In class, while teaching ‘Museum Management’ I wrote on the board some of the Indian cities I have visited for their Museums. It helped me map my journey from my birth place Jaipur (where I was born of a Museum connection) to other parts of India.
This map connected me to the students who belonged to some of these cities and we started sharing experiences and stories. It established a unique bond – a bond that will remain even if we never meet again.
I asked some friends to send in their reminiscences to their favourite Museums. Here’s a few of their Museums memories – what are yours???
The objective of International Museum Day is to raise awareness of the fact that, “Museums are an important means of cultural exchange, enrichment of cultures and development of mutual understanding, cooperation and peace among peoples.”
This #MuseumDay let’s celebrate our bonds, connections, links, experiences, memories and stories with some of our favourite Museums in the world ❤
Praneti Kulkarni, a narrative environment designer, loves exploring the multiple layers of the physical and digital spaces. She occasionally conduct walks around the markets in Mumbai and Pune that help her see the micro systems existing within the macro system of the cities.
“People, their traditions, old as well as new places and great food inspire me.”
Her favourite museum: The Leonardo daVinci Museum, Florence, Italy
Praneti writes: Almost felt like walking through his brain and seeing his thoughts in action
Sutanuka Ghosh is a teacher of literature. She travels on work and otherwise which enables her to indulge her love for art, architecture and history. She is also fundamentally interested in people, cultures, philosophy, and things tangible and intangible!
Her favourite museum: The Art Institute of Chicago, Illinois, USA
Sutanuka remembers: I had taken the better part of a day to just go through the amazing Impressionist Collection and the Indian, Southeast Asian and Himalayan Art Collection.
Nikhilesh Dasgupta is an old friend living in London.
His favourite museum: The Victoria & Albert Museum, South Kensington, London, UK
He shares, “This is the museum of decorative arts and design. Most people come for the blockbuster exhibitions of Alexander McQueen’s fashion creations and the Rolling Stones. But they also organise more serious exhibitions like the Fabric of India, plywood and Ove Arup, the pioneering engineer who built the Sydney Opera House. It is always fascinating to admire the design of these exhibitions including soundscape and lighting.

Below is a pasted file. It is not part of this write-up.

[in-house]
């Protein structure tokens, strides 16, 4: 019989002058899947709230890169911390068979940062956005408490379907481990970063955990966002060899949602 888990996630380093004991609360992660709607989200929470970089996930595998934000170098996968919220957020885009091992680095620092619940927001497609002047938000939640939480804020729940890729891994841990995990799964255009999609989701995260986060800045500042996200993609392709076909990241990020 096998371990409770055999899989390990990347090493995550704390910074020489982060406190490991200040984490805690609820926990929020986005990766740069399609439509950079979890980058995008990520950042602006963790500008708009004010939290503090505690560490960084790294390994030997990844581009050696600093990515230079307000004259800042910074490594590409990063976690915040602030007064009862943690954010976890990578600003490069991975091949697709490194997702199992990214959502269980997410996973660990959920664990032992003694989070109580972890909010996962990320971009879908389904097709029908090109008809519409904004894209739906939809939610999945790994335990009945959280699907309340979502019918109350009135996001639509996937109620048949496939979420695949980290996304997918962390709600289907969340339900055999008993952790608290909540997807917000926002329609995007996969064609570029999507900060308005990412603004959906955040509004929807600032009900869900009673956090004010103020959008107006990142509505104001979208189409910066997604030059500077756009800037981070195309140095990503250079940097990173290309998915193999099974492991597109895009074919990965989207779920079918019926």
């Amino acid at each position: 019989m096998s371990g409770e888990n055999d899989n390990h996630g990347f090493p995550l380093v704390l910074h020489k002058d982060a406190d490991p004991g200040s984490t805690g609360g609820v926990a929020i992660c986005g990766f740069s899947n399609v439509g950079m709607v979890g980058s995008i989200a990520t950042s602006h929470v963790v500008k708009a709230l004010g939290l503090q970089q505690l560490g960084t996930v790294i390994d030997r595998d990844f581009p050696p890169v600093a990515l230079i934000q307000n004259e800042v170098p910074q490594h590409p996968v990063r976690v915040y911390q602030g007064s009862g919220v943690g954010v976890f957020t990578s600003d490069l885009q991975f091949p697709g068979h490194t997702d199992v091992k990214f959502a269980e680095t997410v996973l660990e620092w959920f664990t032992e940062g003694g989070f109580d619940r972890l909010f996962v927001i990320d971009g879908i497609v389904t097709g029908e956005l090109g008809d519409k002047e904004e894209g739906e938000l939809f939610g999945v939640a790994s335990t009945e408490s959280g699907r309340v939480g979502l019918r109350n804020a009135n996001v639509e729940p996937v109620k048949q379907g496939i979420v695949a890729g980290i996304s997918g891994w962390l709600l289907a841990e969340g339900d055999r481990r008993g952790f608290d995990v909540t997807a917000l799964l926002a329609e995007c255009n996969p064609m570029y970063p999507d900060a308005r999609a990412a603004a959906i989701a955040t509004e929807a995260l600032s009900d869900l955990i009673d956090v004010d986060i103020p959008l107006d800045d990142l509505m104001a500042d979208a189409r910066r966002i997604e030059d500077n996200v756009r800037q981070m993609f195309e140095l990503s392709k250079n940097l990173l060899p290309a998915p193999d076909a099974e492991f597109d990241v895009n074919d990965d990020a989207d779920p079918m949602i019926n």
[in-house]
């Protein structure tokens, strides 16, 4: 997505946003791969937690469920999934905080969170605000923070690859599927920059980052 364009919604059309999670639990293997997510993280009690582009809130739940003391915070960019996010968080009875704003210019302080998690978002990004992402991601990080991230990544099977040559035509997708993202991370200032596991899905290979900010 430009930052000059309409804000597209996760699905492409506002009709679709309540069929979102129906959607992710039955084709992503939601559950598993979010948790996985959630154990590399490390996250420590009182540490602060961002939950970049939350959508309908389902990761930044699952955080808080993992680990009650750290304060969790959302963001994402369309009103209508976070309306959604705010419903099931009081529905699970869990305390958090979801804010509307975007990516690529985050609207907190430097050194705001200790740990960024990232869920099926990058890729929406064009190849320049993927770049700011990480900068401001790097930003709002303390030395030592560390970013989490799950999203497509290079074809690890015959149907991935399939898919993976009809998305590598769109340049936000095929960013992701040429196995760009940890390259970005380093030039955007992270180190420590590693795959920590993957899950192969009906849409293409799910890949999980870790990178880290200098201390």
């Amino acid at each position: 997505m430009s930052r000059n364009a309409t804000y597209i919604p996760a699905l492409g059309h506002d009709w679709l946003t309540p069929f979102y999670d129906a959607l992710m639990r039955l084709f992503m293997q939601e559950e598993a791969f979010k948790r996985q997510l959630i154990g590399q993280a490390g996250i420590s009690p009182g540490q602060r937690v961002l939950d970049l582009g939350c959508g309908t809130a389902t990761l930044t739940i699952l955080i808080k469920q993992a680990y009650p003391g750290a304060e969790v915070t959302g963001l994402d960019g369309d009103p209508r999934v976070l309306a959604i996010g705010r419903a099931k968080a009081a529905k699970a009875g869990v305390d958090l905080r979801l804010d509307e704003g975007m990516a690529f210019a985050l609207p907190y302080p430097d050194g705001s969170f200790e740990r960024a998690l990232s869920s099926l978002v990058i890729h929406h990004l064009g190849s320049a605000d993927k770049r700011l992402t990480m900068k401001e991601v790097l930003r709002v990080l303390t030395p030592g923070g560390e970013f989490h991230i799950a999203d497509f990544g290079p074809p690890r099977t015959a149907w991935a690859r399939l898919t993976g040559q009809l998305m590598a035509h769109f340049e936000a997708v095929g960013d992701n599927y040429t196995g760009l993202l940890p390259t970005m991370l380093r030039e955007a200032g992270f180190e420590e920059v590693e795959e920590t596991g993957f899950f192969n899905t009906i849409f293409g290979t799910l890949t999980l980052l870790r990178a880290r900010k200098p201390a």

The biggest secret of the V&A are the main galleries which cover a whole range of priceless artefacts and are free to enter. These include the Raphael cartoons (large scale preparatory drawings for Sistine Chapel tapestries); plaster casts of famous European sculpture eg Michelangelo’s David; galleries looking at Europe and Britain from the renaissance onwards; galleries of Indian (Shah Jahan’s cup) Islamic (the Ardabil carpet), Chinese, Japanese and Korean art.
There are galleries devoted to materials eg glass, ceramics, ironware and silverware; and galleries of objects like jewellery and furniture; the photographic gallery and the theatre gallery including costumes, stage design boxes and props (including Dame Edna Everage’s Sydney Opera House hat). Tucked away at the back of the building is a small but important collection of British art including Turner, the pre-Raphaelites, Beatrix Potter, Ernest Shepard, and the Constable cloud studies.
The best way to get a flavour of the museum is to join one of the free tours that leave from under the Chihuly chandelier in the main entrance hall. Some of these are general introductions to the museum, some look at specific periods/galleries and other explore themes like representations of LGBT or black people in the collection.”